HALLOWELL — After more than two months of back-and-forth discussion, debate and disagreement, the Hallowell Planning Board voted 4-2 against the demolition of a waterfront building at 226 Water St. at its meeting Wednesday night at City Hall.

The building’s owner, Steve Hammond, was not at the meeting; but his attorney, Walt McKee, and his contractor, Andrew Bealieu, expressed disappointment in the decision and said they plan to take the matter to the Board of Appeals.

The major opposition to Hammond’s plan came from Row House, a nonprofit organization that seeks to preserve historic Hallowell. Since January, the organization has argued that the building did not qualify for demolition under the city’s ordinance.

“We are extremely pleased with the decision,” Row House President Carolyn Manson said. “It’s what we advocated for.”

The ordinance states that a building cannot be approved for demolition by the Planning Board unless “the structure is of limited architectural or historic value as part of the visual character of the street on which it is located” or it “presents an immediate hazard and a possibility of harm to the neighborhood.”

Hammond’s attorney, Walt McKee, who spoke on the builder’s behalf at each of three Planning Board meetings, has said the building is structurally unsound and has obvious deterioration. McKee said Hammond respects the fact that the building is in a historic district but doesn’t see any historical value in it.

At the February meeting, the Planning Board expected Row House to provide additional evidence to support its position that the building has historical significance. Board members Judith Feinstein and Darryl Brown Jr. said they were disappointed in the lack of evidence presented by the historical preservation group.

Brown, who voted in favor of demolition, said he drives past the building every day and never has thought of it as a historic structure.

“I’m not sure I’d miss it,” Brown said. “We shouldn’t force a building owner to rebuild a house just because some people don’t want it torn down.”

McKee said the property would remain in its current boarded-up state because it makes no sense to spend money on renovating it.

During the meeting, McKee reintroduced the evidence he had offered in February to support the position that the building has limited historic value. He said the building is not mentioned in the book “Historic Hallowell” and does not appear on Row House’s own map of historic structures in Hallowell.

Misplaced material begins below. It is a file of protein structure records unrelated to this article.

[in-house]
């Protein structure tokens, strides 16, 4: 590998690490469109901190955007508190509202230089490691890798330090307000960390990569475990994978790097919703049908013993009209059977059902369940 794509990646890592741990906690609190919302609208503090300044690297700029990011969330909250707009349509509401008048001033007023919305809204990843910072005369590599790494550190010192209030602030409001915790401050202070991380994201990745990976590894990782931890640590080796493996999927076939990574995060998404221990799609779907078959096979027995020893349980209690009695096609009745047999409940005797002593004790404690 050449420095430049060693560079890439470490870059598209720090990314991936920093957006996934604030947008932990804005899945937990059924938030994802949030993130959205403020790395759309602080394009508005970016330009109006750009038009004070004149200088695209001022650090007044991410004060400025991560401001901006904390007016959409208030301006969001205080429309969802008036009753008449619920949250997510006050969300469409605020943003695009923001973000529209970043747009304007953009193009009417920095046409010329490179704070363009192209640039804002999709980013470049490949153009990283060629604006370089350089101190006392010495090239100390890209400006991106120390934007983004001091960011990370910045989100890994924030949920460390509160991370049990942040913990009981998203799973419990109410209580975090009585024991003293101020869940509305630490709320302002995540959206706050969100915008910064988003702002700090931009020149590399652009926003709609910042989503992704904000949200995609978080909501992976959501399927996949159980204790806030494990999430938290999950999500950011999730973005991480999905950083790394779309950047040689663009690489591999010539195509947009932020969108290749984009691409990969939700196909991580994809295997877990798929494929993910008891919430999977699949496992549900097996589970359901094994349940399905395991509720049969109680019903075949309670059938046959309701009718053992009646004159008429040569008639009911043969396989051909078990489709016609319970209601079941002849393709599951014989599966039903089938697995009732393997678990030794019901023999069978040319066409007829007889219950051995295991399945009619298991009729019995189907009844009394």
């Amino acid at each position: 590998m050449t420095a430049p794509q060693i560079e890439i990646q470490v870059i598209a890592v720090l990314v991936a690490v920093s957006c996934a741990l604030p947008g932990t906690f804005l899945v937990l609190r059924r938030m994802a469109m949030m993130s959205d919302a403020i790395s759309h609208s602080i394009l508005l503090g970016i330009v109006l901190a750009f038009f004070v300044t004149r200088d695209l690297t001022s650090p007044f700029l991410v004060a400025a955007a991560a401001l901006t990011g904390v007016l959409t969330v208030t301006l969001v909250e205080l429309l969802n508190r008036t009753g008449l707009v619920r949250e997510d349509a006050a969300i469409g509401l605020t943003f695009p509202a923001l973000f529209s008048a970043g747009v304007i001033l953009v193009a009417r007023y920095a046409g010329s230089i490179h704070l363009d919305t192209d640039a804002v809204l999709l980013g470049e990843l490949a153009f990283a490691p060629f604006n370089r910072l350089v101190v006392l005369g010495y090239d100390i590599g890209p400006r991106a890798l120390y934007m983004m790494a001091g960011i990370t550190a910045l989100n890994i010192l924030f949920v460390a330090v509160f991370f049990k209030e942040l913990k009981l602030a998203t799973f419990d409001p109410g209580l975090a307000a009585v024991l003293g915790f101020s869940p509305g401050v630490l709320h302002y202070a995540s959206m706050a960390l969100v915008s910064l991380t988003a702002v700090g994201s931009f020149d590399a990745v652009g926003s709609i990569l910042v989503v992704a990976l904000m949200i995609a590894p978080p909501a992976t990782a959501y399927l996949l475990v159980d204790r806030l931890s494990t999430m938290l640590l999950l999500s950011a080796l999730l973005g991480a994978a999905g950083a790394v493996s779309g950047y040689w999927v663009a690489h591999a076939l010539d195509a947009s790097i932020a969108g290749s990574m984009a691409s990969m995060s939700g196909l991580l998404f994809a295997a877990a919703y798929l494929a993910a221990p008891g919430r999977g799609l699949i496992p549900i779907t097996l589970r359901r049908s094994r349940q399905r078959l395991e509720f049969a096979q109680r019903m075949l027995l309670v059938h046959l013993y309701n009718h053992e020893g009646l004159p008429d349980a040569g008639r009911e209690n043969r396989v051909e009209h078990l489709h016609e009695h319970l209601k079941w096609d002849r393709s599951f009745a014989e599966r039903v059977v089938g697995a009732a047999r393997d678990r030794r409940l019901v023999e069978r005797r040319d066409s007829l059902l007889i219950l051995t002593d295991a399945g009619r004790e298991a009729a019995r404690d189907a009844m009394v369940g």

“I stressed this because separate people not connected with this process and without an agenda have said, in essence, that this property has limited historic or architectural value,” McKee said. “Every single house in the historic district has some history to it. If the standard is that every house has a story, I’d lose every day of the week.”

But Scott Hanson, an architectural historian from Sutherland Conservation and Consulting, said the building’s lack of inclusion in a book doesn’t mean it should be eligible for demolition.

The original plan for demolition was presented by McKee during January’ s meeting, but he did not provide details of what Hammond planned to do with the vacant property. McKee said Hammond had been burned in the past when providing detailed plans too early in the process.

The nondescript, two-story blue building, which was the former home of Hallowell Mayor Mark Walker’s law office for seven years, is boarded up after having sustained water damage during a rainstorm in February. Walker has long favored the demolition of the structure and even submitted a letter to the Planning Board supporting Hammond’s plan.

Hammond’s team had maintained that the building was not structurally sound and provides limited historic or architectural value.

“What will go in its place will be far better and will have a historic look consistent with Hallowell,” McKee told the Kennebec Journal in February. Hammond owns four other buildings in Hallowell, and McKee said “everyone agrees that Steve has done incredible work on every project he has done in Hallowell and goes above and beyond.”

Later in the meeting, Steven Lachance and his partners presented plans for a new outdoor space at The Quarry Tap Room, located at 122 Water St. The plan includes landscaping and an outdoor dining area which was described as “essentially a beer garden.” The Planning Board tabled the application until April’s meeting.

Jason Pafundi — 621-5663

[email protected]

Twitter: @jasonpafundiKJ

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